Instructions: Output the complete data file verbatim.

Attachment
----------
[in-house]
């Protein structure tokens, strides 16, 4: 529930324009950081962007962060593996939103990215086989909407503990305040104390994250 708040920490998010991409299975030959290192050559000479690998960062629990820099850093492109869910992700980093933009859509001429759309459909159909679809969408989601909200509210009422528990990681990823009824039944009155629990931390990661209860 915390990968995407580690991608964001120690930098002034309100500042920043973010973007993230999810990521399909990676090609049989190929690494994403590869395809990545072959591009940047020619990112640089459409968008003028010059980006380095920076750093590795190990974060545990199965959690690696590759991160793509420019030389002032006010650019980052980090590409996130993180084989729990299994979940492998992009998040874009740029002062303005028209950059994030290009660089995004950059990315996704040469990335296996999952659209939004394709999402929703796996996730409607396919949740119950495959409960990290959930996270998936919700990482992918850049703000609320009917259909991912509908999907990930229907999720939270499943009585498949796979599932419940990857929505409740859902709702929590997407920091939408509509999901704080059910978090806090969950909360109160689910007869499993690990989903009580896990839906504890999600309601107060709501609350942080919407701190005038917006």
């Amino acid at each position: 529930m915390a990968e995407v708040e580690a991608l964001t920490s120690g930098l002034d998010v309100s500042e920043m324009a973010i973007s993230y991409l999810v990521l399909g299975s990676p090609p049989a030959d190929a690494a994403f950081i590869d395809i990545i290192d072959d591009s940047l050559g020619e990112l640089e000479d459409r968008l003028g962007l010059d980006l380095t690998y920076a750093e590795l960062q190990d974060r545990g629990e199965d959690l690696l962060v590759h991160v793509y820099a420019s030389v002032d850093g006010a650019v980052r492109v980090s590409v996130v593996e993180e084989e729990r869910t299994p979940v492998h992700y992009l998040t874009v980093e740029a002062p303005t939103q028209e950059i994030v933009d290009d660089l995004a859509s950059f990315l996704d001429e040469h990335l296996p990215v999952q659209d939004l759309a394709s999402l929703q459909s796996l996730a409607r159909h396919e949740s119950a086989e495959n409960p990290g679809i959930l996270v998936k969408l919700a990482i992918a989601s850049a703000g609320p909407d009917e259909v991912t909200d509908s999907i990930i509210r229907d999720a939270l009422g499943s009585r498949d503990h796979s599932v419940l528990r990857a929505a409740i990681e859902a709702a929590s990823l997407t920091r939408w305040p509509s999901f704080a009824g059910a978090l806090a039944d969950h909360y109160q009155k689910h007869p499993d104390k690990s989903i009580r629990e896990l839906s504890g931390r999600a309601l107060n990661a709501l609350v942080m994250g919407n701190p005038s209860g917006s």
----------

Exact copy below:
[in-house]
């Protein structure tokens, strides 16, 4: 529930324009950081962007962060593996939103990215086989909407503990305040104390994250 708040920490998010991409299975030959290192050559000479690998960062629990820099850093492109869910992700980093933009859509001429759309459909159909679809969408989601909200509210009422528990990681990823009824039944009155629990931390990661209860 915390990968995407580690991608964001120690930098002034309100500042920043973010973007993230999810990521399909990676090609049989190929690494994403590869395809990545072959591009940047020619990112640089459409968008003028010059980006380095920076750093590795190990974060545990199965959690690696590759991160793509420019030389002032006010650019980052980090590409996130993180084989729990299994979940492998992009998040874009740029002062303005028209950059994030290009660089995004950059990315996704040469990335296996999952659209939004394709999402929703796996996730409607396919949740119950495959409960990290959930996270998936919700990482992918850049703000609320009917259909991912509908999907990930229907999720939270499943009585498949796979599932419940990857929505409740859902709702929590997407920091939408509509999901704080059910978090806090969950909360109160689910007869499993690990989903009580896990839906504890999600309601107060709501609350942080919407701190005038917006």
């Amino acid at each position: 529930m915390a990968e995407v708040e580690a991608l964001t920490s120690g930098l002034d998010v309100s500042e920043m324009a973010i973007s993230y991409l999810v990521l399909g299975s990676p090609p049989a030959d190929a690494a994403f950081i590869d395809i990545i290192d072959d591009s940047l050559g020619e990112l640089e000479d459409r968008l003028g962007l010059d980006l380095t690998y920076a750093e590795l960062q190990d974060r545990g629990e199965d959690l690696l962060v590759h991160v793509y820099a420019s030389v002032d850093g006010a650019v980052r492109v980090s590409v996130v593996e993180e084989e729990r869910t299994p979940v492998h992700y992009l998040t874009v980093e740029a002062p303005t939103q028209e950059i994030v933009d290009d660089l995004a859509s950059f990315l996704d001429e040469h990335l296996p990215v999952q659209d939004l759309a394709s999402l929703q459909s796996l996730a409607r159909h396919e949740s119950a086989e495959n409960p990290g679809i959930l996270v998936k969408l919700a990482i992918a989601s850049a703000g609320p909407d009917e259909v991912t909200d509908s999907i990930i509210r229907d999720a939270l009422g499943s009585r498949d503990h796979s599932v419940l528990r990857a929505a409740i990681e859902a709702a929590s990823l997407t920091r939408w305040p509509s999901f704080a009824g059910a978090l806090a039944d969950h909360y109160q009155k689910h007869p499993d104390k690990s989903i009580r629990e896990l839906s504890g931390r999600a309601l107060n990661a709501l609350v942080m994250g919407n701190p005038s209860g917006s």